It's been a long and badly-signposted road into the world of biostimulants up until last week. The market exists in that gray medium where expectations and promises are high, untethered by a lack regulatory standards and fishy marketing. Combined with the sheer variety of products promising monster roots and unbelievable harvests it's quite easy to feel overwhelmed with the options.
There are many many different bacteria and mycorrhizae that can promote plant growth, and most research repeatedly shows that a rich diversity of microorganisms is optimal since there's more of a "net" if you where to look at the flow of energy as opposed to a single "linear" flow from the single metabolism offered by only one type of microorganism. Additionally, amino acids have been shown to be best in a combination of each, but glycine (thanks to the bare-bones simplicity of the molecule) has been observed to produce the best results when used as a nitrogen source.
Some trial and error has led me to a couple certain improvements to my nutrient solution. I now start my seeds with some Superthrive and mix my substrate with small amounts of Great White and Agro Silicate powder. I add about 50 ppm of Silicate and half the recommended amount of Great White into my fish tank as well some 25 ppm of glycine. In one week my arugula shoots have exploded and my potted plants perked up like they just had the plant equivalent to an strong coffee.
In these past couple of months Kodaponics has entered a new phase of research and development. As Connor and I began Kodaponics one of the motives was to create a legal embodiment of our shared passions and curiosities with which we could compile a compendium of the botanical knowledge and aquaponic wizardry we discover along our path. The more we learn, the more it becomes evident that we know nothing about how fantastically intricate the lives of microbes, mushrooms and plants are woven together.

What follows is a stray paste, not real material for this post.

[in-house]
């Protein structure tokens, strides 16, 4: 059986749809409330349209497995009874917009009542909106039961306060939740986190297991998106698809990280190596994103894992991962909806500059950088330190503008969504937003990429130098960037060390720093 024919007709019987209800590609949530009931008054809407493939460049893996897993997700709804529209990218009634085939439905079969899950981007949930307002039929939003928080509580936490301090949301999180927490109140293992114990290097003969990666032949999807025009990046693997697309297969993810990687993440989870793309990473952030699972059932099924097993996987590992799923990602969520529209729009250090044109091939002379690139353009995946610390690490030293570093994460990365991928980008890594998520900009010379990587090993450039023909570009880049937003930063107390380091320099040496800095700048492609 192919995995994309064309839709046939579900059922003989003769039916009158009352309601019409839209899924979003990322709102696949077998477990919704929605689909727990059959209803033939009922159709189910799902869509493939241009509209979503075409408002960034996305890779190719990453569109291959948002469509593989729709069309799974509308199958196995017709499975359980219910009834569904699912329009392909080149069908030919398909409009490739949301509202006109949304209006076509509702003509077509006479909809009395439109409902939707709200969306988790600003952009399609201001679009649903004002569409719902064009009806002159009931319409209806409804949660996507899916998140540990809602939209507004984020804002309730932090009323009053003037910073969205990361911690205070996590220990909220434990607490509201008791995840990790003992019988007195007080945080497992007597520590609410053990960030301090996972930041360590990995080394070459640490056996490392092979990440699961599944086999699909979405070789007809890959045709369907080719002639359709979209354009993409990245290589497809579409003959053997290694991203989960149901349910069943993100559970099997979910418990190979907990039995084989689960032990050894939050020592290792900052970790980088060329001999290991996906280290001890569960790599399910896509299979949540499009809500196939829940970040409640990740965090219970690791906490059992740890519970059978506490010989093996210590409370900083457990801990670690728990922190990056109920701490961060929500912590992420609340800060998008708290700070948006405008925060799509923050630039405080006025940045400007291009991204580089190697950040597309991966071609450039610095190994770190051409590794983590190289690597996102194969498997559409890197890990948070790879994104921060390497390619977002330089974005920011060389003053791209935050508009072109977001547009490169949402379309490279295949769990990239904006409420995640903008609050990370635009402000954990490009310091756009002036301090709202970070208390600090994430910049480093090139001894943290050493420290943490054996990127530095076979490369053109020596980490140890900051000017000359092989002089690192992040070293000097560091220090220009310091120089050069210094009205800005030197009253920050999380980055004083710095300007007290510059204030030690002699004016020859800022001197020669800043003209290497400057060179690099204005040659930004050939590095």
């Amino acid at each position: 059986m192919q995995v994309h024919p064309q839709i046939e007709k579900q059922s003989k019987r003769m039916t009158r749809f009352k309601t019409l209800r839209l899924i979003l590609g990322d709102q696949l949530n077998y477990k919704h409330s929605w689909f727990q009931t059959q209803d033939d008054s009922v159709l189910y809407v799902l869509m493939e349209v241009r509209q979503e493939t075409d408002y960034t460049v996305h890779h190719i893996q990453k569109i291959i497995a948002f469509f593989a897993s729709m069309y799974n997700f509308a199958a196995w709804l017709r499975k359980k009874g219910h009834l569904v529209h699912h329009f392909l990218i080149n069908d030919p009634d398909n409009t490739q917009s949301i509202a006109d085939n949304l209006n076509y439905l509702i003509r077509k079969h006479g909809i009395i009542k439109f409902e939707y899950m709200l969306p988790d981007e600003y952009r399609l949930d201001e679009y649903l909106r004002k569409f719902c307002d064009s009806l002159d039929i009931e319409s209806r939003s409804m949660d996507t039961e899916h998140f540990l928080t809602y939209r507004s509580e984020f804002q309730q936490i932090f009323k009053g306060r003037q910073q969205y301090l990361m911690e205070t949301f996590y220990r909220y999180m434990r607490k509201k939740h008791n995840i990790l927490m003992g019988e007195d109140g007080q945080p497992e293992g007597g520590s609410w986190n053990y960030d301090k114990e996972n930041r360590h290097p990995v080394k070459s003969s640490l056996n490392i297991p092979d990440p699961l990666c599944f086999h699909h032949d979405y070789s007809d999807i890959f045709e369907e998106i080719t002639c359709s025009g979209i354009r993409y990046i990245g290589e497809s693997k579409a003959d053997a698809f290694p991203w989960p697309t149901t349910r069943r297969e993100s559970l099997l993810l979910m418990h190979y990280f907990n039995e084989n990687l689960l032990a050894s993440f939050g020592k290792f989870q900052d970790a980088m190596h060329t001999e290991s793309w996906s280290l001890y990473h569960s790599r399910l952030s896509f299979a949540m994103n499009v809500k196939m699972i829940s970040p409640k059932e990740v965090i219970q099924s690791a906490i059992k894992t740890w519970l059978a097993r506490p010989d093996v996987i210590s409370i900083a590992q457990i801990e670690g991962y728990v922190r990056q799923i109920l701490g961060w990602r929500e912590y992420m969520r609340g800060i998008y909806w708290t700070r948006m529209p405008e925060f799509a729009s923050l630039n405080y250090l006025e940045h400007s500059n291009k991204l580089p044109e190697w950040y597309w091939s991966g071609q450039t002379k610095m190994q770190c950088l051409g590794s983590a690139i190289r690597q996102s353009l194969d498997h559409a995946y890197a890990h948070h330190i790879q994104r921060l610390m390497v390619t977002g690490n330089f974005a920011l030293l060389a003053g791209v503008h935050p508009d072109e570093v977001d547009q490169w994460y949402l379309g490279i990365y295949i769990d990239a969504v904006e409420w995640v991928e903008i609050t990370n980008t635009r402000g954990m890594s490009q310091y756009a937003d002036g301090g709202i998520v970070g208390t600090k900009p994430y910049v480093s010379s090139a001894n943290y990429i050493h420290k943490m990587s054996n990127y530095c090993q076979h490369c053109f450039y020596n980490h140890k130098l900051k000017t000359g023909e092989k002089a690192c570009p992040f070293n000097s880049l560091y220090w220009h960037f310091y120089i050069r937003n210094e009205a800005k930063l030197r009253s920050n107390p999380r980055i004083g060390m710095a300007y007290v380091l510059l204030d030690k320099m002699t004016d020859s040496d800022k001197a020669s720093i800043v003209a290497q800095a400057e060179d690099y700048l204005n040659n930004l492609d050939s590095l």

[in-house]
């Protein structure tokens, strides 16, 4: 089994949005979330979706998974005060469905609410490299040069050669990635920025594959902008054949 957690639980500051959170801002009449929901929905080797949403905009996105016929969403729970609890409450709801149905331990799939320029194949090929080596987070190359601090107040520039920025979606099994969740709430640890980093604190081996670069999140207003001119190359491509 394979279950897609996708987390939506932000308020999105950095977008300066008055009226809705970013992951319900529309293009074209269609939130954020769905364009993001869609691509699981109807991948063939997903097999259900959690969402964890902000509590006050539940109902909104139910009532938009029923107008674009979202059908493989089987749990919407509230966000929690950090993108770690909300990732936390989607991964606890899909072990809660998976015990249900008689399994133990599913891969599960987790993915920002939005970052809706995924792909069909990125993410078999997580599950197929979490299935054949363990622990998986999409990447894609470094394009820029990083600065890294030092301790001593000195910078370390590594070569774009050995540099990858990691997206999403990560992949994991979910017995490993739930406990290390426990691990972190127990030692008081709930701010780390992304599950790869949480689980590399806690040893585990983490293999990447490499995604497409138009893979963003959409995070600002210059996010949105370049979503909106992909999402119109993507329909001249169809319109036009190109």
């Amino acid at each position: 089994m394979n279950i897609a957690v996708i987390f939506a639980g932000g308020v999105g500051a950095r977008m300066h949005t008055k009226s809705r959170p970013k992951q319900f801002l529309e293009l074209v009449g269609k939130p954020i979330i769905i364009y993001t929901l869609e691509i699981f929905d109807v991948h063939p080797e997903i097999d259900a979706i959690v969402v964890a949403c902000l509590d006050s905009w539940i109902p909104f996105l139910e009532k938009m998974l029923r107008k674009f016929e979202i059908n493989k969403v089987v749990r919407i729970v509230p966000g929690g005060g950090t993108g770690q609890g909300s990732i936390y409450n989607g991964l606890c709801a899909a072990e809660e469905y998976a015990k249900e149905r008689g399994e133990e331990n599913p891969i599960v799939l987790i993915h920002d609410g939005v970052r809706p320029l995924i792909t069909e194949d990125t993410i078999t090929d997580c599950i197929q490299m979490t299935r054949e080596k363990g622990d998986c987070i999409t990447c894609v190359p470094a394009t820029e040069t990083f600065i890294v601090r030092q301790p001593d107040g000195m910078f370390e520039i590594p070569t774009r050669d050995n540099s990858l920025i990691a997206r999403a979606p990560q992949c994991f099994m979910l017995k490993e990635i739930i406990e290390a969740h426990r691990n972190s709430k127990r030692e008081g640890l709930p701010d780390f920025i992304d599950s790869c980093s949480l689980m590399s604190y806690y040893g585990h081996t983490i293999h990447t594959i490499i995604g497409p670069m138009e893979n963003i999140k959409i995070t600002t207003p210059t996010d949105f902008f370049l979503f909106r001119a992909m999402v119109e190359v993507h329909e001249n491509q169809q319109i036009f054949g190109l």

Well, this next phase is all about the refinement of the aquaponic process. We learned that we could grow things real fast and big. All six of our outdoor systems produced massive mint, okra, basil, cucumber, pepper, passion flowers, turks cap, lemon balm, lemon verbena, and more. With everything we learned we can take this winter to hunker down and level up our more nuanced understanding of horticulture. Connor has moved to Colorado to serve as a kodaponics liaison to the wonderful world of aquaponic cannabis. Our winter reading list is mainly comprised of amazing new sciences like biostimulants, beneficial mycorrhizae, plant growth promoting bacteria, and so on. We hope to apply this in our fledgling Kodaponics 420 research project that will result in a comprehensive aquaponic cannabis production system.
I also want to give a shout out to https://blog.feedspot.com/aquaponics_blogs/ for mentioning us as top aquaponic blog. We're excited to continue sharing what we've learned!